He acted on greed, hatred, and jealousy instead of having the good of Rome in mind. Author, Donald Wasson, finds that several of the senators, including Cassius, who were involved in the conspiracy against Caesar were “friends and supporters of Pompey who sought both high office and profit” in his article The Murder of Julius Caesar (Wasson). Cassius did not care about what Caesar was doing or would do to Rome with his power, instead he only worried about having power over everyone else. He told Brutus about Julius Caesar’s disabilities and commented about his amazement that “a man of such a feeble temper should so get the start of the majestic world and bear the palm alone” (I.ii.131-133). Cassius never wanted to be below or feel less than anybody.
Desire For Power In Act III, scene ii, lines 74-139 of Julius Caesar Antony’s speech portrays a powerful argument which he used to sway the citizens of Rome to side with him. Antony elaborated the truth behind the conspirators actions, which proved to the citizens that Caesar didn’t rule through ambitiousness like Brutus claimed in the speech prior. The scene took place moments after Brutus ' speech to the people claiming that Caesar 's control ultimately ended his reign,which he justified as the betterment of Rome. Shakespeare uses repetition, tone, and hyperbole throughout his speech to demonstrate the major fault in the conspirators plan, ultimately showing Antony’s need for power. The use of repetition in Antony 's speech allows for him to persuade the crowd and enable him to indoctrinate the plebeians causing them to despise the conspirators undertakings and yearn for Caesar’s avengence.
Antony begins by stating the reasons why Caesar wasn’t ambitious, but a kind, loving friend. For example, “He was my friend, faithful, and just to me,/But Brutus says he was ambitious,/And Brutus is an honorable man./He hath brought many captives home to Rome,/Whose ransoms did the general coffers fill./Did this in Caesar seem ambitious?/When that the poor have cried, Caesar hath wept;/Ambition should be made of sterner stuff.” (III.ii.94-101). By saying this, Antony informs the audience of his and Caesar’s relationship and mocks the way Brutus repeated how Caesar was ambitious frequently in his eulogy. Antony then provided evidence of the opposite. He says that, although he kept captives for ransom, he cries for the poor.
The people of Rome along with the conspirators convinced him to kill his former friend, Caesar. His last words before killing Caesar were “not that I loved Caesar less, but that I loved Rome more.” (III.II.19-24) This shows that he cared more about the society and people of Rome, than his friend. It also shows how they could influence him to turn against his friend. He believed that what he was
Human minds are meant to function in certain ways when given certain situations. If you give someone power, they are bound to become corrupt. Corruption comes with revolution for a new way to rule the nation. In William Shakespeare’s The Tragedy of Julius Caesar, we see one of these revolutions occur. Julius Caesar is about to become crowned king, so a group of conspirators rise up against him.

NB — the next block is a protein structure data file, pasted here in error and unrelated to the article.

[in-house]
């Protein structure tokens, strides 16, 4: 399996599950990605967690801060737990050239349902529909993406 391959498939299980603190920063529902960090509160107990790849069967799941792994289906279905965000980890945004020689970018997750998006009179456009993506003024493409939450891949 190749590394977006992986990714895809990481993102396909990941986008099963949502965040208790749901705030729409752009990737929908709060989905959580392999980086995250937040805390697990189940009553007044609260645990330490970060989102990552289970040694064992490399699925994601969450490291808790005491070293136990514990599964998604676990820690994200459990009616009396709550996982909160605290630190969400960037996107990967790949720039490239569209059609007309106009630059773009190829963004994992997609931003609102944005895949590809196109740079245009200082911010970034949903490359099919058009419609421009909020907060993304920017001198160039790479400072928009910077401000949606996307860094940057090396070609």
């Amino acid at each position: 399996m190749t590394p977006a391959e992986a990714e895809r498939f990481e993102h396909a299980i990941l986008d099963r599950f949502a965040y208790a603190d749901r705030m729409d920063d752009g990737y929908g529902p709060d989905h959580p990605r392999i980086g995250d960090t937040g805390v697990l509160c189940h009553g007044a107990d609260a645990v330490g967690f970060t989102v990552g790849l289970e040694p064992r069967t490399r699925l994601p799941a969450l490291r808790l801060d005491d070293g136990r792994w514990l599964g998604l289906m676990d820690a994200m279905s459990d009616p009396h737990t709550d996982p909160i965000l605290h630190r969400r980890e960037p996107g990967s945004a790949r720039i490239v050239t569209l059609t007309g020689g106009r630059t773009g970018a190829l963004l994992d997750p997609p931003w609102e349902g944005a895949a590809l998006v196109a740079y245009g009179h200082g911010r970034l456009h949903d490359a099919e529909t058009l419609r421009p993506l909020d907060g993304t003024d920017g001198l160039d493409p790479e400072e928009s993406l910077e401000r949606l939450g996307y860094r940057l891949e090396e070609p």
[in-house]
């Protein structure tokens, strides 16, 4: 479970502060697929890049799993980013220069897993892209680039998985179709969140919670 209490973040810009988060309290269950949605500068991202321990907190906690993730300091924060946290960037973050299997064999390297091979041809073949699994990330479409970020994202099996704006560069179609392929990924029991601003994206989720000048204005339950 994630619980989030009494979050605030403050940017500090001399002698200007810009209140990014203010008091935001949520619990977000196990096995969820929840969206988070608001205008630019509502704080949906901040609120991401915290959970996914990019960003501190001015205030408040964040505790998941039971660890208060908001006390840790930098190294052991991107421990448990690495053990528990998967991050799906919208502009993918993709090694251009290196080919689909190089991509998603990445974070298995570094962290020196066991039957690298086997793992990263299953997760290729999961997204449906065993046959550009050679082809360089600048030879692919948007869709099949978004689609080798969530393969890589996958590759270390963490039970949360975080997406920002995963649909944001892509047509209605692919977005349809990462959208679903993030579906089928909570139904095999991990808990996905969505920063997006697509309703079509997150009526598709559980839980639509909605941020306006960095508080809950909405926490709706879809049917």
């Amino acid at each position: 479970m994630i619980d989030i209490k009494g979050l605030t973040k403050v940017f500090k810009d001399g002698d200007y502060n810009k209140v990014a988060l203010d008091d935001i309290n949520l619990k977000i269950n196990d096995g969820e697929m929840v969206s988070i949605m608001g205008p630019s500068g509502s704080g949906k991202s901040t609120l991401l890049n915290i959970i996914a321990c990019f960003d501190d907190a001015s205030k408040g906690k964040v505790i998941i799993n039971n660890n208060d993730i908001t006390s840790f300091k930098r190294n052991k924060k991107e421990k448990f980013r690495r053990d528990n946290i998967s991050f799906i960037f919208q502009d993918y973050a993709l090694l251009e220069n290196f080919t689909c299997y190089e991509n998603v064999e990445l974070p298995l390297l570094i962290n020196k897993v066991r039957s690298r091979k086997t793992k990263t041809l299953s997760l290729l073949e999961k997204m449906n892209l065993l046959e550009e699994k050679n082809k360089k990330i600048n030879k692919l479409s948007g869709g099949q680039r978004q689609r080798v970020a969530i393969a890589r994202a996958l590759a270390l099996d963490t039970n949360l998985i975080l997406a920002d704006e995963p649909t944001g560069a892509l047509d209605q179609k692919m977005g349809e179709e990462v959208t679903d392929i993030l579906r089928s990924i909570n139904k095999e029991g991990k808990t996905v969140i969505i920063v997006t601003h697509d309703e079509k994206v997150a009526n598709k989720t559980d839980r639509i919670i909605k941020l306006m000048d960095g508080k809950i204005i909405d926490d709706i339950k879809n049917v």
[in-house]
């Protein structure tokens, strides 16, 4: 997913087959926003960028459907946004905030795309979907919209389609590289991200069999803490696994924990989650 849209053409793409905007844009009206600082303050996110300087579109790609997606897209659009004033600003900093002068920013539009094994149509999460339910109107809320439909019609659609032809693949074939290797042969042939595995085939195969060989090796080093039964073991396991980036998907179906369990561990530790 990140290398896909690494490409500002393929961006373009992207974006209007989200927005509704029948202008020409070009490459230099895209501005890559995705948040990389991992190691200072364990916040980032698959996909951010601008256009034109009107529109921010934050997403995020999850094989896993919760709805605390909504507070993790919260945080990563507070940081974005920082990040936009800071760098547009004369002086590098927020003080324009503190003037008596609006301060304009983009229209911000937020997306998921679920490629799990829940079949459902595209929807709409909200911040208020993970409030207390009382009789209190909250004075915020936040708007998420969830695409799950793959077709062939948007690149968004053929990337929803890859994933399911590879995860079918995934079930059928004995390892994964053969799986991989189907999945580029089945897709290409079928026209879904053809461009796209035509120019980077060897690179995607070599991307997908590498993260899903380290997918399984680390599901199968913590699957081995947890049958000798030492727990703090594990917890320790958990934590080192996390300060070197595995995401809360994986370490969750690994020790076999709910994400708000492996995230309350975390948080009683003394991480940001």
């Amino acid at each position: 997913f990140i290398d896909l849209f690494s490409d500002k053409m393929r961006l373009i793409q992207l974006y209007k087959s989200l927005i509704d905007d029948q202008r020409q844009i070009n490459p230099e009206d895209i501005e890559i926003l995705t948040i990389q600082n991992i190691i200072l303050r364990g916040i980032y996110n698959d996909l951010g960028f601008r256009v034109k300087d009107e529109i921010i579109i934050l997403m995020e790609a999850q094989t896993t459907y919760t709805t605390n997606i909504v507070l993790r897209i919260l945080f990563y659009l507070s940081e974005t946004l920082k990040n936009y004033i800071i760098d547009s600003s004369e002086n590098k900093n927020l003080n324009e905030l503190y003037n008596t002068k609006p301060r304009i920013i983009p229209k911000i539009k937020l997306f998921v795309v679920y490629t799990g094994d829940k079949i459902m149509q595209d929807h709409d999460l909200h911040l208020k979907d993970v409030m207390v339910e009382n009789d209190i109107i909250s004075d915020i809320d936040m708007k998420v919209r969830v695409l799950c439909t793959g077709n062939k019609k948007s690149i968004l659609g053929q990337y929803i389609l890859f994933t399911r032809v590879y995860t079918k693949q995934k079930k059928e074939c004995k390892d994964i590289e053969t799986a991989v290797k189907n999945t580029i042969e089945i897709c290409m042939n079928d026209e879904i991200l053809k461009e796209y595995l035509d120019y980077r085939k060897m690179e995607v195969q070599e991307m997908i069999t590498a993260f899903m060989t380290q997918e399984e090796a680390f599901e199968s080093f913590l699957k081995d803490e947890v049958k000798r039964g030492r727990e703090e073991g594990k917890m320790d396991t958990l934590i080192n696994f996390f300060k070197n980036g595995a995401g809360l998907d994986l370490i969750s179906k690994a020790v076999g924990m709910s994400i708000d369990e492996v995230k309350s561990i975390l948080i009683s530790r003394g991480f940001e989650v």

Second, Brutus is still apart of the government he loves so dearly. Lastly, what if Caesar made Rome even stronger than it was at the time? Caesar is loved by the people more than anyone in Rome. So if Brutus kills Caesar, the way people will think about him my change. Brutus thinks that the people will join his side when he kills caesar, but what if the people think he is a murderer.
Influence Caesar was the man that had it all. Antony was his loyal friend. Brutus was an aspiring ruler and conspirator. In the play Julius Caesar, the way one speaks is key in understanding their intent and the influence it has on people. William “Shakespeare was very skeptical about democracy in the sense of rule by the majority, or direct rule by the people” (99).
Being one of Caesar's best friends, Antony took the angle opposite Brutus; he displayed all the actions that Caesar took to benefit Rome. ¨He hath brought many captives home to Rome… When that the poor have cried, Caesar hath wept… I thrice presented him a kingly crown, which he did thrice refuse” (III. ii. L 86, 89, 94-95). Antony really tries to appeal Caesar to the crowd and all his triumphs, not faults.
Marc Antony uses all three appeals in his speech to make a very sturdy argument. An example of logos in his speech is when he states, “He hath brought many captives home to Rome Whose ransoms did the general coffers fill: Did this in Caesar seem ambitious?” This speech is Antony stating facts of Caesar’s work which proves that he is not ambitious and does not deserve to be killed. Antony also uses ethos and pathos when he says, “He was my friend, faithful and just to me.” This is ethos in the way it gives him credibility as a friend, suggesting that he would truly know Caesar. But, it is also pathos because it makes the crowd sorrowful for him because someone that is close to him has been killed. The use of ethos, logos and pathos made Marc Antony’s argument and speech far superior to Brutus’s.
He made the people of Rome feel bad for him, and they saw him as a good man who was loyal to Caesar. Brutus only had one thing going for him, which was he had helped to kill Caesar so that he could help Rome. The people of Rome of course, saw Brutus as the bad guy in this situation and did not believe he was loyal to Caesar. Although Antony uses tactics in his speech to make Brutus look like criminal for just marveling Caesar’s death. In my opinion I believe that Antony’s speech was more persuasive and believable than Brutus’.He made the crowd feel connected to Caesar and he caught the eye of the Roman people.